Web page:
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And hence it comes, that whenever an early hour in that age is mentioned, some imputation is conveyed also of indulgence and excess for luxury in the higher ranks had, for prolongation of convivial enjoyment, gradually carried back the hour of dining towards the middle of the day. Without pretending to trace the origin and progress of fashion in this respect, we may appeal to Tully's authority about 45 в. c. as apparently decisive that three was then a fashionable hour for the voluptuous.

Epist. ad Divers. 1x. 26. Accubueram horâ nonâ, cum ad te harum exemplum in codicillis exaravi. Dices, ubi? apud Volumnium Eutrapelum; et quidem supra me Atticus, infra Verrius, familiares tui. Miraris tam exhilaratam esse servitutem nostram ..... Infra Eutrapelum Cytheris accubuit, &c. &c.

At the time that Horace wrote the second book of Satires (B. C. 34.) it should appear from his account of that famous entertainment, 2 S. VIII. Ut Nasidieni, &c., that the luxurious hour for dining must have been at least as early as one or two: what he says to Fundanius, who was in the number of the guests on that day,

Nam mihi quærenti convivam dictus here illic
De medio potare die.... . . . . .

even with some allowance for hyperbole, can hardly be otherwise interpreted.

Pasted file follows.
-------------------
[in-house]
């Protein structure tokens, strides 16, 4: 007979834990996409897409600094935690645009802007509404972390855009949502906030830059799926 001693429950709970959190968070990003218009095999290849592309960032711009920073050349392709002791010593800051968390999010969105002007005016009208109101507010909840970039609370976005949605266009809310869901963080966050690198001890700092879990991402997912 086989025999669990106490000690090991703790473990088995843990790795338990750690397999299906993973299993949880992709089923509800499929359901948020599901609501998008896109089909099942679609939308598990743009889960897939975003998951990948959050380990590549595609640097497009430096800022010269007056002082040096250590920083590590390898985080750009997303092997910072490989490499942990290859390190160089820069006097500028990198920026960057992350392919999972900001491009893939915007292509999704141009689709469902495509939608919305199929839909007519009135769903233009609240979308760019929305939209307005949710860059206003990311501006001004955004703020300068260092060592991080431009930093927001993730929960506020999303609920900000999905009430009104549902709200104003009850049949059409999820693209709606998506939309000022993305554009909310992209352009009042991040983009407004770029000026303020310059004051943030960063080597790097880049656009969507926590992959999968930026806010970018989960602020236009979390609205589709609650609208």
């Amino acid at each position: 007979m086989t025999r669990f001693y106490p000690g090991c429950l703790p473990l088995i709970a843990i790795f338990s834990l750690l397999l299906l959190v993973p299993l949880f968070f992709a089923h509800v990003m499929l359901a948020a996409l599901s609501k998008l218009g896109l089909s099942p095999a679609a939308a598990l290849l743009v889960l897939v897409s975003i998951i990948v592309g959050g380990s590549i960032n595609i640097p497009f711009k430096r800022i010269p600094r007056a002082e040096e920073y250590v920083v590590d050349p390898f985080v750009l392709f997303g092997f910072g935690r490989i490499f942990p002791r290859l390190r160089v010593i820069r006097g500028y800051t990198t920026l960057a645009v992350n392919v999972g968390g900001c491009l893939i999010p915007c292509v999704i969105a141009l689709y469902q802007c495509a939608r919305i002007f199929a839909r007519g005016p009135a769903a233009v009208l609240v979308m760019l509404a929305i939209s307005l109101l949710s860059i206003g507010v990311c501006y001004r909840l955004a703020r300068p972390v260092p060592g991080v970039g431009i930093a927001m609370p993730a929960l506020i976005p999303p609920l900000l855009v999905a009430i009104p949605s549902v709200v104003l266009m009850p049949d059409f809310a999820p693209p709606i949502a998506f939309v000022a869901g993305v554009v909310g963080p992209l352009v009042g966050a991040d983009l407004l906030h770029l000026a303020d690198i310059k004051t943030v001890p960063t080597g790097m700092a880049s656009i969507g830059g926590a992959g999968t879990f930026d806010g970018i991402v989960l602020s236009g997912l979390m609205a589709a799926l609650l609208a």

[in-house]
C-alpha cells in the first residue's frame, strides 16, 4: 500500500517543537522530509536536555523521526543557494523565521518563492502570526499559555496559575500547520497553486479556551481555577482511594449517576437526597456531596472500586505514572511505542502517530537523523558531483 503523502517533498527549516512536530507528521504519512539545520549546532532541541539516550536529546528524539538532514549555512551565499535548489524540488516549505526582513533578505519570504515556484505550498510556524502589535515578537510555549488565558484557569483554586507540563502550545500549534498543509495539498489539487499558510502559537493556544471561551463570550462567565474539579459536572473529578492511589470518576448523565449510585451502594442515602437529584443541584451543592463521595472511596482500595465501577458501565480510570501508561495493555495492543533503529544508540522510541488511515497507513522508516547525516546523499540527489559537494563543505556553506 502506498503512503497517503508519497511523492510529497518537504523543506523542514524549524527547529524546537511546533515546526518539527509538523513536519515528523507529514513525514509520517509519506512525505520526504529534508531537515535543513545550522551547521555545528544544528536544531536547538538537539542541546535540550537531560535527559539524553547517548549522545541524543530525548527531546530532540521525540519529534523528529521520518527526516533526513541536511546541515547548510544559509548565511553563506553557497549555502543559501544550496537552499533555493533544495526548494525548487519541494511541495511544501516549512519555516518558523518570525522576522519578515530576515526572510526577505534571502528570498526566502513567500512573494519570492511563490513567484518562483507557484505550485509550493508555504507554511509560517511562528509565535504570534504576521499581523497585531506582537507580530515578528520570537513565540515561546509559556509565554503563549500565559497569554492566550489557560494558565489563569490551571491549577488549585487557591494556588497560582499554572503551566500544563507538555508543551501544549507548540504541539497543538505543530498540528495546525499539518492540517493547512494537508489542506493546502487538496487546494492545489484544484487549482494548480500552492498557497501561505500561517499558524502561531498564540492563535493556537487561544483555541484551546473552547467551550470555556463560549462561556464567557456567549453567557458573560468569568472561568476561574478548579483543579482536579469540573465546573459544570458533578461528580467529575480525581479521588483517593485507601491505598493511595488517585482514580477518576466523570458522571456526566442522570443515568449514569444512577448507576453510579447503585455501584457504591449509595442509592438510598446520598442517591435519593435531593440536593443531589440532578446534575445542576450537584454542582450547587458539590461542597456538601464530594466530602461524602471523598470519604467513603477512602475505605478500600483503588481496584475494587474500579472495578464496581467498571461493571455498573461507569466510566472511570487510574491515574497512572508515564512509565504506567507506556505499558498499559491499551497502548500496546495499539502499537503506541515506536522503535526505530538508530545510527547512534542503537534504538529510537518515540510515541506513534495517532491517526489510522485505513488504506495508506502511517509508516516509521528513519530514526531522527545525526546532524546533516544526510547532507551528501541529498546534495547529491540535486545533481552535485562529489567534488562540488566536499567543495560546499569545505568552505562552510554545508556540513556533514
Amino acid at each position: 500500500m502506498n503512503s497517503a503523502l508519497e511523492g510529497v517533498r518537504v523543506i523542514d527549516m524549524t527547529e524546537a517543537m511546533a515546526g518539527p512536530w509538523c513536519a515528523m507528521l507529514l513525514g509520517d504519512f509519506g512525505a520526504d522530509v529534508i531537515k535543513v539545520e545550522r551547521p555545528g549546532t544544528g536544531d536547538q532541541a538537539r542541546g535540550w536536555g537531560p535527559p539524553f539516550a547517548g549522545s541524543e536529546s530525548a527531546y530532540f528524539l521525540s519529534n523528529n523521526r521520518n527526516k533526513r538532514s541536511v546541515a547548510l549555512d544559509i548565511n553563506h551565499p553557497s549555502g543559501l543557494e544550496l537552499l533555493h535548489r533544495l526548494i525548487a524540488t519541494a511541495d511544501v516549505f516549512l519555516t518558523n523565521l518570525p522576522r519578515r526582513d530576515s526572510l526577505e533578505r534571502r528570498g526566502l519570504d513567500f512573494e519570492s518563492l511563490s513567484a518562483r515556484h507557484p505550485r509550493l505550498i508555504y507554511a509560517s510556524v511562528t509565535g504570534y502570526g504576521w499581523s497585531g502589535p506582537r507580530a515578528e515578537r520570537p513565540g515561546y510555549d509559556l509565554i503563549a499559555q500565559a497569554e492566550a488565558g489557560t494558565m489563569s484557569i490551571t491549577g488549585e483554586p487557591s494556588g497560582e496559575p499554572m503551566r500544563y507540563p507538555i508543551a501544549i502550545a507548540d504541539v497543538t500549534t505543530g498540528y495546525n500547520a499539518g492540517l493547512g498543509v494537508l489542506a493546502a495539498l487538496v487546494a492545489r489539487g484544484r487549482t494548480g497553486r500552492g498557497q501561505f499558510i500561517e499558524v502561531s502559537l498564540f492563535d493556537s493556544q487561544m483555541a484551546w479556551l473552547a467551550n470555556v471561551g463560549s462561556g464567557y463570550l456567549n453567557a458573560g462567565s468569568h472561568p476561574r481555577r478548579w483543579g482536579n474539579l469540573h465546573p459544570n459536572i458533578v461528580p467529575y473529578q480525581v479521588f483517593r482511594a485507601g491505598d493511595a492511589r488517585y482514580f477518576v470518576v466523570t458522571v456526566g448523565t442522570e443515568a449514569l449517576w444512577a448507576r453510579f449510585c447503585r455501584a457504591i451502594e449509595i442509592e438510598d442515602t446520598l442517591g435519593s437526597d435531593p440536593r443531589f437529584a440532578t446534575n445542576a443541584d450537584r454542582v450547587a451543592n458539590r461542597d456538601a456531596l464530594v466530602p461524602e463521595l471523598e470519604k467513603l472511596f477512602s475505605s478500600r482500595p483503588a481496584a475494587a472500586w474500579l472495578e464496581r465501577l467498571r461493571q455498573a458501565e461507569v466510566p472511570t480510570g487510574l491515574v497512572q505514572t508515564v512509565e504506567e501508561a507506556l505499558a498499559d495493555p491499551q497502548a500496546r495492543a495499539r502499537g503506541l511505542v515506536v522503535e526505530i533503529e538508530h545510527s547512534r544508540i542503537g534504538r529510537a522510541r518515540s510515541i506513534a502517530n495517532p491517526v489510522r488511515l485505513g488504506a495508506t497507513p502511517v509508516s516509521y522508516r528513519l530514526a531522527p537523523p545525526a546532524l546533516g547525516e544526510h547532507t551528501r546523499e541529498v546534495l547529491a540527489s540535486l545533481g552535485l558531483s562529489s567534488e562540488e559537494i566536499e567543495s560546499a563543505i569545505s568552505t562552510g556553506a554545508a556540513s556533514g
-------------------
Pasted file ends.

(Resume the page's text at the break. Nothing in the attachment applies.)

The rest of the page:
Long after, in the age of Martial, three had become the regular hour. Epigram. IV. 8.

Imperat extructos frangere nona toros......

and Juvenal mentions, evidently with severity of remark, the practice of Marius to begin at two.

Sat. 1. 49, 50. Exul ab octavá Marius bibit, et fruitur Diis

Iratis....

Thus much for the hour at which Horace usually took

his dinner. On the constituents of his humble meal enough has been said elsewhere, Prel. Diss. pp. 56-58. It is not to be denied, however, that from this habitual average both of diet and of time he frequently deviated; but the confession of gaieties and follies in the following characteristic passage, from the mention of his favourite but short-lived Cinara, (4 C. XIII. 21, 2. Cinara breves | Annos fata dederunt.) may be received as belonging to a brief period only in the heyday of his life.

1 E. XIV. 32-36. Quem tenues decuere toga nitidique capilli,

Quem scis immunem Cinaræ placuisse rapaci,
Quem bibulum liquidi mediâ de luce Falerni,

Cœna brevis juvat, et prope rivum somnus in herbâ ;
Nec lusisse pudet, sed non incidere ludum. [sc. puderet.]

For a specimen of his company and the preparations for their entertainment, that delightful Epistle to Torquatus (1 E. v. Si potes Archiacis...) happily supplies so much of particular and interesting description; that it may be as well to present the following extracts to the reader's eye.

vv. 4-6. Vina bibes iterum Tauro diffusa palustres
Inter Minturnas Sinuessanumque Petrinum.
Sin melius quid habes, arcesse, vel imperium fer.